To Whom It May Concern:
It’s “undocumented” immigrant, not “illegal.” As a classmate of mine justly said recently, people can’t be illegal. So I would greatly appreciate it if from now on, we used the term undocumented immigrant when discussing immigration.
I understand that you are frustrated that undocumented immigrants are “taking your jobs,” but the reality is that they are doing the jobs that you will not. I take personal offense to your ignorant and generalizing comments when you say things like this. Although most of my family was able to come to the United States many years ago with visas, today immigration policies make it much more difficult to do so. I have some family members who are undocumented and have already lifted more fingers than you probably ever will. As the ACLU purports, the fact is that immigrants actually have a positive effect on the American economy.
And you think that immigrants should not even bother to be here if they are not making the effort to learn English? First of all, language has nothing to do with the amount that these individuals give back to this country. In actuality, immigrants do believe they need to learn English so that they can make it in the United States, yet sometimes it is not that simple. Latino immigrants specifically assert that they know they need to learn English, and even realize that they may be discriminated against if they don’t. Also, even though many immigrants do want to learn English, as a friend of mine logically pointed out, sometimes these resources are not necessarily available, such as workshops and classes funded by say the government. Let’s not forget one of the many positive attributes of speaking a different language in this diverse country, because were it not for my own Latin heritage, I would have never learned Spanish and been able to assist in bridging the gap between different communities in the U.S.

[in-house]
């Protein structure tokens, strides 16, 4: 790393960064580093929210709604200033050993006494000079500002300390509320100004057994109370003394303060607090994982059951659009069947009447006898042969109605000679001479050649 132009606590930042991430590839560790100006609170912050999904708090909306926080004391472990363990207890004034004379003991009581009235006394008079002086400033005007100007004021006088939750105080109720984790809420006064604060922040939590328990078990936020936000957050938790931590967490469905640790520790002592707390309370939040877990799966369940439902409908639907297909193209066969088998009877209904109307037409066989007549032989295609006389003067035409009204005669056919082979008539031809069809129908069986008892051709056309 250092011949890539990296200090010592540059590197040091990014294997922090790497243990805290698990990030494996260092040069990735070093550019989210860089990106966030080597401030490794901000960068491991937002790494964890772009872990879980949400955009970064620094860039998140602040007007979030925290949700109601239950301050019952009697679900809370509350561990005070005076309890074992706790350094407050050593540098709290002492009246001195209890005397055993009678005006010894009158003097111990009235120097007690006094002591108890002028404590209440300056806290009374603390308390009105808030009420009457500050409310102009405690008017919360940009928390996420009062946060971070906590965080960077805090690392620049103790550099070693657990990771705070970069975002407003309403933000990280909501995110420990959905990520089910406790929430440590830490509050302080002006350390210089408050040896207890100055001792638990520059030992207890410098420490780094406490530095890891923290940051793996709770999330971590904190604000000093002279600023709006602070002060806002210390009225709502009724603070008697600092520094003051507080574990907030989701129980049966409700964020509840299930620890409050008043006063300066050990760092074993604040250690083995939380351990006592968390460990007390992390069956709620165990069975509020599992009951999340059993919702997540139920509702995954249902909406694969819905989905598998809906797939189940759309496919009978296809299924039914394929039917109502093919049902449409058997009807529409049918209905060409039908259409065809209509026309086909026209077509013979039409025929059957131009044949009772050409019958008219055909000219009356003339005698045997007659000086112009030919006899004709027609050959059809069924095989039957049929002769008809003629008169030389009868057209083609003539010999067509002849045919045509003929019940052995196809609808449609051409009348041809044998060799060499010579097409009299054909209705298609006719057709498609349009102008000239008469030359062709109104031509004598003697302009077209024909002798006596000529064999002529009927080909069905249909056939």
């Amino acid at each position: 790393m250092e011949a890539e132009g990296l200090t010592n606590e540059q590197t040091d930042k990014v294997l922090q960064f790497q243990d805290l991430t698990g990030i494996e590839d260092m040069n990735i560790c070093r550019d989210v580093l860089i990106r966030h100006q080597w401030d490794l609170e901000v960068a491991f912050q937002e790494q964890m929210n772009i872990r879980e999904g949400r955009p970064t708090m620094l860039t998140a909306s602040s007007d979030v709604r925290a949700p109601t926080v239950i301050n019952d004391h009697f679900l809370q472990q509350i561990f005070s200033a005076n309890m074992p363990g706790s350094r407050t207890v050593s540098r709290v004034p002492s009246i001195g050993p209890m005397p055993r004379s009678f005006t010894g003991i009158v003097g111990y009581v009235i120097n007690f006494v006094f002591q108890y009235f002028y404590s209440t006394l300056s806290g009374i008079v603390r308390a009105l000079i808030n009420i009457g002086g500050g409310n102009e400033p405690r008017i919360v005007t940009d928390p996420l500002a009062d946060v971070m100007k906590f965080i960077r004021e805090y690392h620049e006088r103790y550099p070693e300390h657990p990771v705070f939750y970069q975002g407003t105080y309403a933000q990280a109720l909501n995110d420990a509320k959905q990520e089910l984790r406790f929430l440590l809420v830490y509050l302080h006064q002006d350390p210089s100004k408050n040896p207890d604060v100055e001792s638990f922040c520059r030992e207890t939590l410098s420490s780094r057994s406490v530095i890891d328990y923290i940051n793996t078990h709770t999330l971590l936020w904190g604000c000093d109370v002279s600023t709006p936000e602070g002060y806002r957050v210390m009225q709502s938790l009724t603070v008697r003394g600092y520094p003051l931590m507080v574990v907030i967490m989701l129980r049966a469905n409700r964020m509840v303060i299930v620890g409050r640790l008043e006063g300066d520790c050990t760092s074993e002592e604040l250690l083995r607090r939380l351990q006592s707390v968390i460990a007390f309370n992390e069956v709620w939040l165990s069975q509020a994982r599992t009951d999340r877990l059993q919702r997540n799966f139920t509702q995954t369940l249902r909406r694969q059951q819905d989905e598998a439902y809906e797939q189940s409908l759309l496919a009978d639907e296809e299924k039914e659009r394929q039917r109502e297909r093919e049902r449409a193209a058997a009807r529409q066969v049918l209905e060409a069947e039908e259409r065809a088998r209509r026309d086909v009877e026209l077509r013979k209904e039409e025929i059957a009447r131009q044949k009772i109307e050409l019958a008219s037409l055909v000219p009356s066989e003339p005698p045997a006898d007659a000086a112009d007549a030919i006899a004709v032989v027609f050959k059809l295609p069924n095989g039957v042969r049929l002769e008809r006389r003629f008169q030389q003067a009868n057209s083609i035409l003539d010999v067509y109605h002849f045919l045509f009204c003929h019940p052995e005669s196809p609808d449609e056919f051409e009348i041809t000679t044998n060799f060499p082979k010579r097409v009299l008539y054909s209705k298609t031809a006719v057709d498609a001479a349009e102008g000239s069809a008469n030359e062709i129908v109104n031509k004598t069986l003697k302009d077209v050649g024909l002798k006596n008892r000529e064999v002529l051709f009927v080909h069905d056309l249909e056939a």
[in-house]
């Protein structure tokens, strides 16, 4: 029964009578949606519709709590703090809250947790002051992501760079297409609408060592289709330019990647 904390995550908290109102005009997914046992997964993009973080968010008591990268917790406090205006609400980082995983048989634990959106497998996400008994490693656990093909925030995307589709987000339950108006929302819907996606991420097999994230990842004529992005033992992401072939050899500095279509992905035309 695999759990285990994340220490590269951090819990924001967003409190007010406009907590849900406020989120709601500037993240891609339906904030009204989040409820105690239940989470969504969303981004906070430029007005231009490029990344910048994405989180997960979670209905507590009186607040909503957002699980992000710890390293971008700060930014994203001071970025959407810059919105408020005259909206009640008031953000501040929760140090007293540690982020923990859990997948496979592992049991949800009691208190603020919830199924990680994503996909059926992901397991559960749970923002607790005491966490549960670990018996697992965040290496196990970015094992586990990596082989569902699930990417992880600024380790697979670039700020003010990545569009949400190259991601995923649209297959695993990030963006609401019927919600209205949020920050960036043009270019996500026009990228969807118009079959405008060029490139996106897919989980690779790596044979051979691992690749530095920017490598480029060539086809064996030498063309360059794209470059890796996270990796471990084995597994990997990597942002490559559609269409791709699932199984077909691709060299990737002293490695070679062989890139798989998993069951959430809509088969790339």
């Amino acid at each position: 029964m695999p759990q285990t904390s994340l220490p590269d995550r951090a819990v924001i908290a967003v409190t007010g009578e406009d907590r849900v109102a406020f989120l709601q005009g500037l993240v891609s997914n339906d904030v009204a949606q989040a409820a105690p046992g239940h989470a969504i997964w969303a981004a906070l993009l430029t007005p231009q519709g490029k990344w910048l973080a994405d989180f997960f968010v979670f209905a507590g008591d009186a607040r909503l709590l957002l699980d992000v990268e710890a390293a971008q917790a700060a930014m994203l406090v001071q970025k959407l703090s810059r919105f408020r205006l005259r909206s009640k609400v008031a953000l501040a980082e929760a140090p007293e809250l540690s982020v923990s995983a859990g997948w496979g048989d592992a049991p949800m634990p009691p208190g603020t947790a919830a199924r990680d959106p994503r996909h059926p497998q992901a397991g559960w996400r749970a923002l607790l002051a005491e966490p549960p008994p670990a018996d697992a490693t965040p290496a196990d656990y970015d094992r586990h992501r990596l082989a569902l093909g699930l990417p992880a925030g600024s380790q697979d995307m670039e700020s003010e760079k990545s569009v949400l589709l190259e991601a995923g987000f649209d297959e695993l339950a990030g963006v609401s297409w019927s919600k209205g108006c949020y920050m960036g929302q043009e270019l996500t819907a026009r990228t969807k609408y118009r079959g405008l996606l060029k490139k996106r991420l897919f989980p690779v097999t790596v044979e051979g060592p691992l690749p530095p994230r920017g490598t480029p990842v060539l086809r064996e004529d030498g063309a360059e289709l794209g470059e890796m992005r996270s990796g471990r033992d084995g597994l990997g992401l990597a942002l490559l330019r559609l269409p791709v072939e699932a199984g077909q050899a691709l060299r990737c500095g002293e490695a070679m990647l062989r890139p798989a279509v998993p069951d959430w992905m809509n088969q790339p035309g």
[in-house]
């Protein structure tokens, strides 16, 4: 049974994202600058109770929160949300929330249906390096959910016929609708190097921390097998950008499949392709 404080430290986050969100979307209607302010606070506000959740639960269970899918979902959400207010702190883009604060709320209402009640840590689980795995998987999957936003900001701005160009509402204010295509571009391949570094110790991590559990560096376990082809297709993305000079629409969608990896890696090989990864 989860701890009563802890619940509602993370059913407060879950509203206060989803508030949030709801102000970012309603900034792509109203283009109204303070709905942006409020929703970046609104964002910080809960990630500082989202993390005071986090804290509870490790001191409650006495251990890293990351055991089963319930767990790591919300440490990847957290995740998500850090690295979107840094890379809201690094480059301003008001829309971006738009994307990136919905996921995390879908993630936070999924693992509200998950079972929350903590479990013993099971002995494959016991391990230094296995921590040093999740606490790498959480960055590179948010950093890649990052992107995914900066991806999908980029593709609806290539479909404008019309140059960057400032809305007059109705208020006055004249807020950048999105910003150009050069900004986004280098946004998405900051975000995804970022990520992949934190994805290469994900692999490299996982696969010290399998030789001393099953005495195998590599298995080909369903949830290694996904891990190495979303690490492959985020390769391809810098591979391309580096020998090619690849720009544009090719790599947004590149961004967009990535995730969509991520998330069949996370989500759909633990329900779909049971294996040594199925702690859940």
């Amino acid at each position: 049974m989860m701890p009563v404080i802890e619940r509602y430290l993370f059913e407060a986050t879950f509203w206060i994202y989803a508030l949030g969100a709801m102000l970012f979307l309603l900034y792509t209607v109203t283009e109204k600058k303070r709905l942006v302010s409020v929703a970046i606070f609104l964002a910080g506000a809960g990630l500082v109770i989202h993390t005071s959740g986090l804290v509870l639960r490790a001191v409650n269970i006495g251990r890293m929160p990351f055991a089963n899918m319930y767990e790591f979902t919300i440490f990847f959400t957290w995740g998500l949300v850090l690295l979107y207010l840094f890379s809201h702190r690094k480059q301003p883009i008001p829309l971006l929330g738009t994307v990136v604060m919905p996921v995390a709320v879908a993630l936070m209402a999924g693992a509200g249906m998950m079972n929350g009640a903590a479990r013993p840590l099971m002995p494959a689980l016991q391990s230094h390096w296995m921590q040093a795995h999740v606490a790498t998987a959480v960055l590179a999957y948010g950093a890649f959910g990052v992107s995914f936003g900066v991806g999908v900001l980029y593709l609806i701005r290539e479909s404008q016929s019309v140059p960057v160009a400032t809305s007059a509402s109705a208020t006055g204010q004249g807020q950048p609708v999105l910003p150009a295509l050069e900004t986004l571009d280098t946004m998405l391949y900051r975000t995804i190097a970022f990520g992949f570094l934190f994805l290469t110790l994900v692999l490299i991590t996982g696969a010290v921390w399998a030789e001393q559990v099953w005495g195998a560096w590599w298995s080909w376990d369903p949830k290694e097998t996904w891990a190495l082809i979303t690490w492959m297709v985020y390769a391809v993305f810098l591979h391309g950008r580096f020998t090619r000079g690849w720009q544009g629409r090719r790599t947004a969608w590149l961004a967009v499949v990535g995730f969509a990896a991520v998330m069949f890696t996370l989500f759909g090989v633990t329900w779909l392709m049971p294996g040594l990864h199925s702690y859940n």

Weren’t your ancestors immigrants themselves once? And did they not come over with a primary language of their own? Did their simple motivation of having a better life threaten to take jobs away from others? Perhaps, but it seems to me that you are not acknowledging the similarities between immigrants today and immigrants from just a century prior.
It’s not that I’m blind to the validity of some of your points, however far-fetched they may be, but in order to embark on this discussion over immigration, you need to stop making sweeping generalizations. In addition, you need to start looking at outside forces that come into play, such as why these immigrants are coming into the U.S. in the first place. As to what is true versus misconceptions surrounding immigration, the list goes on and on. I urge you to peruse this link in which the ACLU discusses Immigration Myths and Facts.
Melissa Beatriz Skolnick is currently a graduate student attaining her Master’s in Social Work in Philadelphia. She strives to merge social work and journalism together in order to bring more awareness to various underrepresented communities, as well as to bring light to societal inconsistencies. In addition, she hopes to one day impact society through endeavors such as policy-making, writing through a widespread medium, and speaking to those who are willing to listen.